For All Things Environmental Science

Scat Dog Blog


As a Conservation Scientist, it’s important to have a thorough understanding of the animal you are studying, and the environment in which it lives. This often involves spending long periods of time in the middle of nowhere conducting field surveys and, in my case, at the mercy of miniature predators such as leeches, ticks and mosquitoes in hot and humid rainforest. Surveys are a necessary routine when playing wildlife detective. Usually repeated over several weeks, months or years, depending on your animal and scientific questions, they provide a range of valuable information on a chosen species, helping us to build a picture of their behaviours such as habitat selection, diet, and mating habits.


Chai, Massai and a long way to fly


Fairly early on in my PhD, I started the process of applying for a research permit for Kenya. I’d hoped to model changes to water resources that could arise because of climate change and then discuss my findings with those making decisions on water management in the country. After facing long delays to this process, I finally (if slightly reluctantly) decided to take my research in another direction.

Now, as well as using computer models to examine changes to water resources, I also investigate changes to the distribution of plants, animals and agricultural crops. Integrating these topics into my research has been fascinating and I will never regret my decision to change pathways, but not being able to visit the country I was researching - that
was something that always haunted me. At every conference, public talk or training course, I felt like someone was going to call me out. What right had I to talk about this place, when I’d never spent any time there?

From soil microbe to saviour of humanity – How Streptomyces (could) save the world.

Image 3 WIDWID SAMP blog

Why do I do what I do? Well firstly, what do I do?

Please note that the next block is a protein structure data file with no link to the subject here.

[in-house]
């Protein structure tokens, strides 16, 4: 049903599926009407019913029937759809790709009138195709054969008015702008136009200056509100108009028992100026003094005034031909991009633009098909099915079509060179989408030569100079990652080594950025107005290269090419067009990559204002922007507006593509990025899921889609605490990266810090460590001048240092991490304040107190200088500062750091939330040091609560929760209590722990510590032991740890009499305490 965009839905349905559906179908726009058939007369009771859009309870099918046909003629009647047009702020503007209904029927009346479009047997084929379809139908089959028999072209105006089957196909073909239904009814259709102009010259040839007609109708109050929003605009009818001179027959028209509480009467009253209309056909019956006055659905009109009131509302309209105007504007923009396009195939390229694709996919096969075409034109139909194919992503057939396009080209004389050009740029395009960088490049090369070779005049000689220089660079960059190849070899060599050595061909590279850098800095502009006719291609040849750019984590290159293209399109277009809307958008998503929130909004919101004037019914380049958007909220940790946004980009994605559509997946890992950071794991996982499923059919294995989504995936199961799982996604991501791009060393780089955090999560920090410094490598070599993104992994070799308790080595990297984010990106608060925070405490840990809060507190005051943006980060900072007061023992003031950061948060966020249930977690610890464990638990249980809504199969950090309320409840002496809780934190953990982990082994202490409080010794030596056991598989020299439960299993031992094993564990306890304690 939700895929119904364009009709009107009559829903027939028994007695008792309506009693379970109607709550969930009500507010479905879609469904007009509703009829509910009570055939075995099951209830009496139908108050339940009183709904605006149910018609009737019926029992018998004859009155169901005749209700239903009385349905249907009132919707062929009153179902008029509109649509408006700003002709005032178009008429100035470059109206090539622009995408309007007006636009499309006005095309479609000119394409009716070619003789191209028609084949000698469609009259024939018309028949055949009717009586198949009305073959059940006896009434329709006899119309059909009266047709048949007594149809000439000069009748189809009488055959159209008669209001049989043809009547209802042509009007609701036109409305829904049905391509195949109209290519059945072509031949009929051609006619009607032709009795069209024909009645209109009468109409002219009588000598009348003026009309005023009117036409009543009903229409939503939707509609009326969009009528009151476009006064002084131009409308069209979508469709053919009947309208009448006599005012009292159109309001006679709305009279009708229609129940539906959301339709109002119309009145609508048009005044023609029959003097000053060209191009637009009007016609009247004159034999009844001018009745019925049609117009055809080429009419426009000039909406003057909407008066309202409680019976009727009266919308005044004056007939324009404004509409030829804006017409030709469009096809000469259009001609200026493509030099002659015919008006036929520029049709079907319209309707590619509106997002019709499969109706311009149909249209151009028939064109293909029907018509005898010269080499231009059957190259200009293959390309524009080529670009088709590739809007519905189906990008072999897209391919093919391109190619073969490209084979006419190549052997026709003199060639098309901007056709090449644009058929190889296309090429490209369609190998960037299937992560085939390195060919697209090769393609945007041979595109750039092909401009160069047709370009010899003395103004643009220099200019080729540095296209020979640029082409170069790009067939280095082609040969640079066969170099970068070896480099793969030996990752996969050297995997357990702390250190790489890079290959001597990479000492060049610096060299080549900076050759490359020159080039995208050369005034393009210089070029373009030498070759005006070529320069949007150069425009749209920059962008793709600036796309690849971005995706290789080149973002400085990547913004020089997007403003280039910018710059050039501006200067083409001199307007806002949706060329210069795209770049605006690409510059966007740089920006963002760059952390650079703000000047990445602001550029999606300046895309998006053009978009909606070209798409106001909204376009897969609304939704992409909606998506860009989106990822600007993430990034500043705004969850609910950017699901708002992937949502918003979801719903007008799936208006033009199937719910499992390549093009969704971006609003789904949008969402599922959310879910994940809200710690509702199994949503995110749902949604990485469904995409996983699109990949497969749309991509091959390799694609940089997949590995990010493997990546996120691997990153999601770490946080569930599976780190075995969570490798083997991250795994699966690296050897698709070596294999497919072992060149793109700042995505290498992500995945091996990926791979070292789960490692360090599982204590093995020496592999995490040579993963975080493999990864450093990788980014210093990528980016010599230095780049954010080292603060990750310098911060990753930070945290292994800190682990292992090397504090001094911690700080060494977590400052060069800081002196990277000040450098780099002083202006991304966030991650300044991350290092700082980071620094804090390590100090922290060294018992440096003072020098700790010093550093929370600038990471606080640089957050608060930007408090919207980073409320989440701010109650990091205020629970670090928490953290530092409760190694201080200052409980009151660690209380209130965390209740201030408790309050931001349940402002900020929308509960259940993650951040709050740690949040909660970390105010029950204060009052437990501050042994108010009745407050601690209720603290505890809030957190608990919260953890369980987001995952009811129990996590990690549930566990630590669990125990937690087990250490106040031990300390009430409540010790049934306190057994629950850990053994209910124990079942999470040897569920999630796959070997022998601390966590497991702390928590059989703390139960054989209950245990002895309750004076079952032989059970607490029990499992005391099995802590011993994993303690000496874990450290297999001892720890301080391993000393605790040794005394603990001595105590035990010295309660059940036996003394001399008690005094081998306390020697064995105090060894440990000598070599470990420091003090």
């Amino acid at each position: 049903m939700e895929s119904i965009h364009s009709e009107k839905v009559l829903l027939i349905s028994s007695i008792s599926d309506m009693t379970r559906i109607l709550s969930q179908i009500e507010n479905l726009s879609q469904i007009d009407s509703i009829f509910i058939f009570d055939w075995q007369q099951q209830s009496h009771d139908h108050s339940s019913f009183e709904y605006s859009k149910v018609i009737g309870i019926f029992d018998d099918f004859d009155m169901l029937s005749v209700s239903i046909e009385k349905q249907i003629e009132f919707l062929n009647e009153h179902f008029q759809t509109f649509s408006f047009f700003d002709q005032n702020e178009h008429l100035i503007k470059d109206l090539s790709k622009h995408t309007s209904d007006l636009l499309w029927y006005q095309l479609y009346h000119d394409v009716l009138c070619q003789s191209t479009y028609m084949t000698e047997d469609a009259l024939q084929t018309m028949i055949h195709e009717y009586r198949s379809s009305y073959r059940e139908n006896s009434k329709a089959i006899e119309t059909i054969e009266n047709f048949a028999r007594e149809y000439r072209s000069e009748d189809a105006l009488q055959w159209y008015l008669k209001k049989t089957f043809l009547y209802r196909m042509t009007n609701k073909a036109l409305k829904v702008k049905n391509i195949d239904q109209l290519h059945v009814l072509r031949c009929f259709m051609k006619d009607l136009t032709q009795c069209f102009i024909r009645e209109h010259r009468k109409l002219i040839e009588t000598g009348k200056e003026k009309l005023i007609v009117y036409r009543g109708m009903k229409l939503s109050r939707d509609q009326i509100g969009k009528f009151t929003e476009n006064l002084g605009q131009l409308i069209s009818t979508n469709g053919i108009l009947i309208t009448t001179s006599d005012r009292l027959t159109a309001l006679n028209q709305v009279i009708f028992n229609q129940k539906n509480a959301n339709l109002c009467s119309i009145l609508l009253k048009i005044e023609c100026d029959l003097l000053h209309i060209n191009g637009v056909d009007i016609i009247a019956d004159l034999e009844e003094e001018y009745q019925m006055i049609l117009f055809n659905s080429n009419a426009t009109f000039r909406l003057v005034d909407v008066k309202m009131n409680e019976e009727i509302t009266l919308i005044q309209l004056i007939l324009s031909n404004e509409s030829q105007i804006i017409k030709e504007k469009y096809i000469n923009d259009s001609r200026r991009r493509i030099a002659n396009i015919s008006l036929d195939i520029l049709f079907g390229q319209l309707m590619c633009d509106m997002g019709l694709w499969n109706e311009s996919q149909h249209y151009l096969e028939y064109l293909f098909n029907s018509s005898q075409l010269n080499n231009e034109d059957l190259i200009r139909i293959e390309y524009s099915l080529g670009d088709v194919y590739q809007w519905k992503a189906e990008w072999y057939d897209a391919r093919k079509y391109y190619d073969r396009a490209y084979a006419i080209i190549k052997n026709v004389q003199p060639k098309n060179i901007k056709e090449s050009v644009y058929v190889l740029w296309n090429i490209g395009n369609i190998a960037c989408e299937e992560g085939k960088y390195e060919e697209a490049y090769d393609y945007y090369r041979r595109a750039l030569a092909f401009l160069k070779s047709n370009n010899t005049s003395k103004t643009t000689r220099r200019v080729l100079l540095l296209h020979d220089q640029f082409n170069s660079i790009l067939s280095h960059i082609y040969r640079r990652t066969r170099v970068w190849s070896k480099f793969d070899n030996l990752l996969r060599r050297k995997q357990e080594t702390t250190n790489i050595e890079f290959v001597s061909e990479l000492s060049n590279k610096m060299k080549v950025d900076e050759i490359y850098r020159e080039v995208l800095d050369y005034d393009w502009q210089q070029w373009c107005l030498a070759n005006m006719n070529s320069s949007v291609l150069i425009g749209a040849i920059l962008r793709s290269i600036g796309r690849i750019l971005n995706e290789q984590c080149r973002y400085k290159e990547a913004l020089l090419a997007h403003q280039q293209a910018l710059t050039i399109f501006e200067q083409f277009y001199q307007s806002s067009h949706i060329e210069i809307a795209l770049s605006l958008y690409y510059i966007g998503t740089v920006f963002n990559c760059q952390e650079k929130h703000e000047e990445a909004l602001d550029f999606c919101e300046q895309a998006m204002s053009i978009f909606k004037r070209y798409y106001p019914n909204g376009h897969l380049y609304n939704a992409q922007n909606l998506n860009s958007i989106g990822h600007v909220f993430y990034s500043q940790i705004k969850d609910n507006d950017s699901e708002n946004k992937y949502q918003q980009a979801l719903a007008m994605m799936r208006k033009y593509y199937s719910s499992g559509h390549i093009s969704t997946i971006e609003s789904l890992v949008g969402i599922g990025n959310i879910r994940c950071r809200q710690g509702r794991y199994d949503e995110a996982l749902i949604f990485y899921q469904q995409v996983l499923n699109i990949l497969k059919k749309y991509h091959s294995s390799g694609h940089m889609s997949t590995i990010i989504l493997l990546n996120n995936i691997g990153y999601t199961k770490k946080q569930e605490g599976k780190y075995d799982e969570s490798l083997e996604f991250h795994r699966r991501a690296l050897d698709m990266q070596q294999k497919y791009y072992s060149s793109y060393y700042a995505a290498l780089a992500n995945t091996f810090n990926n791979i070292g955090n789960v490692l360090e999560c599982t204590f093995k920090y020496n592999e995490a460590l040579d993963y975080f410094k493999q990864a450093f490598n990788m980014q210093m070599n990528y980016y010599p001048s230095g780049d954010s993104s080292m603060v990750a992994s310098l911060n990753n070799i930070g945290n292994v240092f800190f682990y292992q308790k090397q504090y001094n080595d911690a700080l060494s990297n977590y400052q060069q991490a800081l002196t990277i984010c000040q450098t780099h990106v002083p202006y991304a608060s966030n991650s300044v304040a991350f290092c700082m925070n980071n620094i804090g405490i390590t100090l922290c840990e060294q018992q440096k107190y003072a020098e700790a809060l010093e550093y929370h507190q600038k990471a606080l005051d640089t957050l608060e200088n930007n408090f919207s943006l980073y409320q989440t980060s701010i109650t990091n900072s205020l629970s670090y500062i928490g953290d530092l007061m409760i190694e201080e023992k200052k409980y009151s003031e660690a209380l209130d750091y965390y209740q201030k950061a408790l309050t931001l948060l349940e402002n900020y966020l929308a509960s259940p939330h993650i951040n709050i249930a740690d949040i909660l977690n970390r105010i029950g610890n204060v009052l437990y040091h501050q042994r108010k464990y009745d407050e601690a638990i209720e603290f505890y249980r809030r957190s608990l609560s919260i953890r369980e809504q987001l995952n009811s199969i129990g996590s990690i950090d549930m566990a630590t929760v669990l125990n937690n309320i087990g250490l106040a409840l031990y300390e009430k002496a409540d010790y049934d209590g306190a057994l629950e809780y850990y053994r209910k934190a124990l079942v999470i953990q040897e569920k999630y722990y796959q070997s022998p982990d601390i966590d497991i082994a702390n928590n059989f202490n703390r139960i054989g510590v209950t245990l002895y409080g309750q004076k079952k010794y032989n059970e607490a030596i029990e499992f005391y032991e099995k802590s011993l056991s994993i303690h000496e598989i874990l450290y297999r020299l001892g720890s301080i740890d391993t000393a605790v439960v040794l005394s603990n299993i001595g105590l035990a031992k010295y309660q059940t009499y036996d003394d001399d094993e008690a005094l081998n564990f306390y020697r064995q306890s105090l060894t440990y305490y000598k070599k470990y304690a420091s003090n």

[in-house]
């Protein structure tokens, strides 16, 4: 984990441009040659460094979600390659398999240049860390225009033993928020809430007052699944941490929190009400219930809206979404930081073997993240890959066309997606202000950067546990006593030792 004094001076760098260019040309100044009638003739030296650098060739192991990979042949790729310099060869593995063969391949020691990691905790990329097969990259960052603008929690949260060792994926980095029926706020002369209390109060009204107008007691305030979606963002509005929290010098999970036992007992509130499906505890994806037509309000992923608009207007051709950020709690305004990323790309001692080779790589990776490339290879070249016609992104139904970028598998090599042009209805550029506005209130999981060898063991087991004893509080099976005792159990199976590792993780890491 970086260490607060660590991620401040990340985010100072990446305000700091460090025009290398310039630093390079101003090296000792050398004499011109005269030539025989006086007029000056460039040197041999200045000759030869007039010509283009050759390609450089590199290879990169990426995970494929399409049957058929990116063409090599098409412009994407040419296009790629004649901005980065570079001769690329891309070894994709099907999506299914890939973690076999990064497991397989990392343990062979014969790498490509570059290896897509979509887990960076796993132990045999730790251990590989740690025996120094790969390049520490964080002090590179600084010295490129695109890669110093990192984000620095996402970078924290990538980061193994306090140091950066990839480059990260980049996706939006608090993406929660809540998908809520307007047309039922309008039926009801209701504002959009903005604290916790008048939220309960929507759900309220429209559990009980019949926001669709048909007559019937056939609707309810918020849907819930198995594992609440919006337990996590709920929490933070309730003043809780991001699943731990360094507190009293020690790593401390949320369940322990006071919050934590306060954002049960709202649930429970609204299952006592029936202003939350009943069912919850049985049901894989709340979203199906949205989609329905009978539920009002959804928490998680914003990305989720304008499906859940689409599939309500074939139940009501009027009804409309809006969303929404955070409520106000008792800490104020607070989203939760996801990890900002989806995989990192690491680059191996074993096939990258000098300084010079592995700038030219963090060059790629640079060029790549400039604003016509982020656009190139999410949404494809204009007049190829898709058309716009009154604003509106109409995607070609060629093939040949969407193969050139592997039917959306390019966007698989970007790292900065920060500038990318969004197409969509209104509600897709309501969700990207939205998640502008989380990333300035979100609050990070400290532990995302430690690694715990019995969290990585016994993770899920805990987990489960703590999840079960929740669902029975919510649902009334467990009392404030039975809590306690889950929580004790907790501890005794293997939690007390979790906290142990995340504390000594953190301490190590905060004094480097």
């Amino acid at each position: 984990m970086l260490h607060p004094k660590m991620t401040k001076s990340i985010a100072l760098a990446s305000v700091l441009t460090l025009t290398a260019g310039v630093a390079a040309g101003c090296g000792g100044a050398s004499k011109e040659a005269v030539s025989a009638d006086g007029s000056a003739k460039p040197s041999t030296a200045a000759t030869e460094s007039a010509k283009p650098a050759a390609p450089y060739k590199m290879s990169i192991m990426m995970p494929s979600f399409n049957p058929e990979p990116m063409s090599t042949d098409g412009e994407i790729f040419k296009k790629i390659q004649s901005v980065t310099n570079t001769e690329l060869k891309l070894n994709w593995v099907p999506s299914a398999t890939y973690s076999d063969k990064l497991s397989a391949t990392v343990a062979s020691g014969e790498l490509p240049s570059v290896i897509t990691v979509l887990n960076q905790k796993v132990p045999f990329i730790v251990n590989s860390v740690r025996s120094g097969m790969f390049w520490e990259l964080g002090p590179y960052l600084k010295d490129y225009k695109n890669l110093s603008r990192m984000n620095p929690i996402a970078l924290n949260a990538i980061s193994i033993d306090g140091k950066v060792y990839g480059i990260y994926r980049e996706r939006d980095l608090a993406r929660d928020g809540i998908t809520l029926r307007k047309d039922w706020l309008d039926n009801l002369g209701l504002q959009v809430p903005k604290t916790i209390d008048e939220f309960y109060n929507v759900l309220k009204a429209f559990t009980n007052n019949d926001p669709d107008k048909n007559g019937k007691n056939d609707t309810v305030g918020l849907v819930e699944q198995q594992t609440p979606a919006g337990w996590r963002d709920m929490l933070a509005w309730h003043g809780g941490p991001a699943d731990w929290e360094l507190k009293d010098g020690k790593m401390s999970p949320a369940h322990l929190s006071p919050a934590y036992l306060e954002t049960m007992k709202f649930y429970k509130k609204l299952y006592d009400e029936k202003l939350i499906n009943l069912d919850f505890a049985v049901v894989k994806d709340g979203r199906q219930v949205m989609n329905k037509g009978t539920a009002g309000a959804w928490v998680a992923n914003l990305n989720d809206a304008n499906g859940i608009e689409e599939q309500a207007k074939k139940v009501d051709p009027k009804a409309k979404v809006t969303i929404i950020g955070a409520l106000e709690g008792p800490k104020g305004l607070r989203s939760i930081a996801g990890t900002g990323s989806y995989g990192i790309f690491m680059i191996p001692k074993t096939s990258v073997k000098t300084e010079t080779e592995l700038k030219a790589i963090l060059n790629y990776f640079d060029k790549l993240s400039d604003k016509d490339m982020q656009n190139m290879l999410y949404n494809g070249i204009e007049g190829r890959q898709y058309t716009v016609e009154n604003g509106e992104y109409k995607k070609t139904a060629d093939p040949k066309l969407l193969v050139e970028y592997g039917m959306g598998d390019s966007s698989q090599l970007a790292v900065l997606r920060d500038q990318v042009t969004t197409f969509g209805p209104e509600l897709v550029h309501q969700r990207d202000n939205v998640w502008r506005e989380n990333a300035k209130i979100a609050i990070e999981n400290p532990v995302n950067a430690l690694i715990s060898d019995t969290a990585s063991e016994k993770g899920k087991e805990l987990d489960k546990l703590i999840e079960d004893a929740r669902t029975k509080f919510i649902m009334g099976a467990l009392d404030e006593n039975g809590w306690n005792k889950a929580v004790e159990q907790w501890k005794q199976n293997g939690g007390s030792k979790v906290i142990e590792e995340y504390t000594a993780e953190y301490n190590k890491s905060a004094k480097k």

My PhD is in molecular microbiology, which means I study the molecular fundamentals of microbes - the nuts and bolts of microscopic life. Think of me as like a mechanic for cells, except I don’t really know how the engine works, so I just break random bits to see what happens. Specifically, I look at a type of bacteria called Streptomyces, they are weird (for bacteria) because, unlike most, they grow in long chains of cells (Figure 1) called mycelia, these spread throughout the soil (where the bacteria live) and feed off decomposing matter (called detritus). They are famed (amongst microbiologists at least) for being prolific producers of antibiotics. In order to reproduce, a colony of Streptomyces must produce spores which can then disperse, allowing the bacteria to colonise new areas (Figure 2). At this stage in their life cycle (sporulation) they begin to make antibiotics as a chemical weapon to defend the colony from invading microbes, competing for that nutritious detritus (see a colony of
Streptomyces coelicolor producing a blue antibiotic in figure 3).


Connecting volcanoes to Earth’s ancient climate…what is the origin of volcanic carbon and why do we care?


When it comes to both the life and climate of our planet, you’d be hard pressed to think of a more important element than carbon. It forms the basis of all life and in carbon dioxide (CO2) it plays a fundamental role in the variation of Earth’s temperature (think the Greenhouse effect).


Journey to the centre of The Earth Ascension: What makes this volcano tick?


Volcanic eruptions are one of the most fascinating phenomena on the planet, capturing the imaginations of some of our greatest writers and philosophers throughout ancient history, and more recently fuelling some of Hollywood’s most ridiculous action movies (Dante’s Peak anyone?). Although volcanic eruptions can indeed be beautiful and spectacular they can also be catastrophic for communities living alongside them.

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